Environment Agency Chair Emma Howard Boyd last week spoke about water scarcity at the WWT event ‘Water Security in a Changing Environment’.

“Drought is on the verge of becoming the next pandemic and there is no vaccine to cure it. Most of the world will be living with water stress in the next few years. Demand will outstrip supply during certain periods.”

Read the speech here.

Extreme weather – World news

Hundreds of people have died from the ongoing heatwave in Canada and the north-west US (the BBC). At the same time, other parts of the US are experiencing ‘potentially the worst drought in 1,200 years’ (the Guardian), with water levels at the Hoover Dam, the largest reservoir in the country, at historically low levels (BBC). The associated wildfires threaten water quality and are putting urban water supplies at risk (NY Times). Meanwhile, new research from Leeds University suggests the Amazon rain forests could be at far higher risk of extreme drought than previously thought (Science Daily).

New UN report

Drought is a hidden global crisis that risks becoming “the next pandemic” if countries do not take urgent action on water and land management and tackling the climate emergency.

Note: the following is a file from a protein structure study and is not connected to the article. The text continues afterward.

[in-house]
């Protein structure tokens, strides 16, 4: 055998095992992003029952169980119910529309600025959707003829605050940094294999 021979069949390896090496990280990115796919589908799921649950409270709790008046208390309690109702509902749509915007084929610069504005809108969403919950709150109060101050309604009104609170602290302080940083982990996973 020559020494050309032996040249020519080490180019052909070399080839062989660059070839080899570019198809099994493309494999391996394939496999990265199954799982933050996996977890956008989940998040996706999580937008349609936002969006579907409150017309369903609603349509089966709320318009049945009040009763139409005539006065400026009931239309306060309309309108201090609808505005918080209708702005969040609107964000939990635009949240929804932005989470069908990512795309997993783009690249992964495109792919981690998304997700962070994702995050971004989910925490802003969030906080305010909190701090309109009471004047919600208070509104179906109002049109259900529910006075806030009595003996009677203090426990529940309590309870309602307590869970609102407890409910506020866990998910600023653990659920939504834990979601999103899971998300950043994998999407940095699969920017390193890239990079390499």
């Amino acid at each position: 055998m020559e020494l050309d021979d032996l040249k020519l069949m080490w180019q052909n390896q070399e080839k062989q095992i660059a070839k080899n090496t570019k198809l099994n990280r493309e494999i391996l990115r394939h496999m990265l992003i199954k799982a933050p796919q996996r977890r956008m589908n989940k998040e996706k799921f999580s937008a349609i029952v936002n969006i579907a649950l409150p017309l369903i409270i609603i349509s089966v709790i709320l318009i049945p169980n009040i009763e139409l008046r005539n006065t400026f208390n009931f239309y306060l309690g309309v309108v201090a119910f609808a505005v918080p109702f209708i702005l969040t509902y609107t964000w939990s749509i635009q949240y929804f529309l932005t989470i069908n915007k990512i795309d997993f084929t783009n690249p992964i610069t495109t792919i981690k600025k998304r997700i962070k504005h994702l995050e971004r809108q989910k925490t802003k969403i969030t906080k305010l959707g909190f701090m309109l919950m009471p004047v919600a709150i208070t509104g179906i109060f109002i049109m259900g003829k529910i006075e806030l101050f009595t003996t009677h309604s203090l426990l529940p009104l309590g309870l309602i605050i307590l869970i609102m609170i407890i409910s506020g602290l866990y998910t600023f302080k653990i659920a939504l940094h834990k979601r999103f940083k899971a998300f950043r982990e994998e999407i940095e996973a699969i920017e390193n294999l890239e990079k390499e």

The report makes the following recommendations:

  • Prevention has far lower human, financial and environmental costs than reaction and response.
  • Increased understanding of complex systemic risks and improved risk governance can lead to effective action on drought risk.
  • Drought resilience partnerships at the national and local levels will be critical to managing drought in a warming world where rainfall will become ever more unpredictable and require practical solutions to tackle issues like deforestation, excessive use of fertilizers and pesticides, overgrazing, salination, waterlogging and soil erosion.
  • A mechanism for drought management at the international and national levels could help address the complex and cascading nature of drought risk.
  • Financial systems and services need to evolve to encourage cooperative approaches, to promote social protection mechanisms and to encourage risk transfer and contingent financing, so as to provide diversified adaptive support to drought risk management.
  • New pathways are needed to encourage inclusion of indigenous and local knowledge, sharing of values and opportunities for realizing the benefits of effective risk governance, and effective sharing of drought risk management experiences.

Read the press release here.

Covered in the Guardian.

Watch the UN launch promo here.

Download the report from the United Nations Office for Disaster Risk Reduction here.

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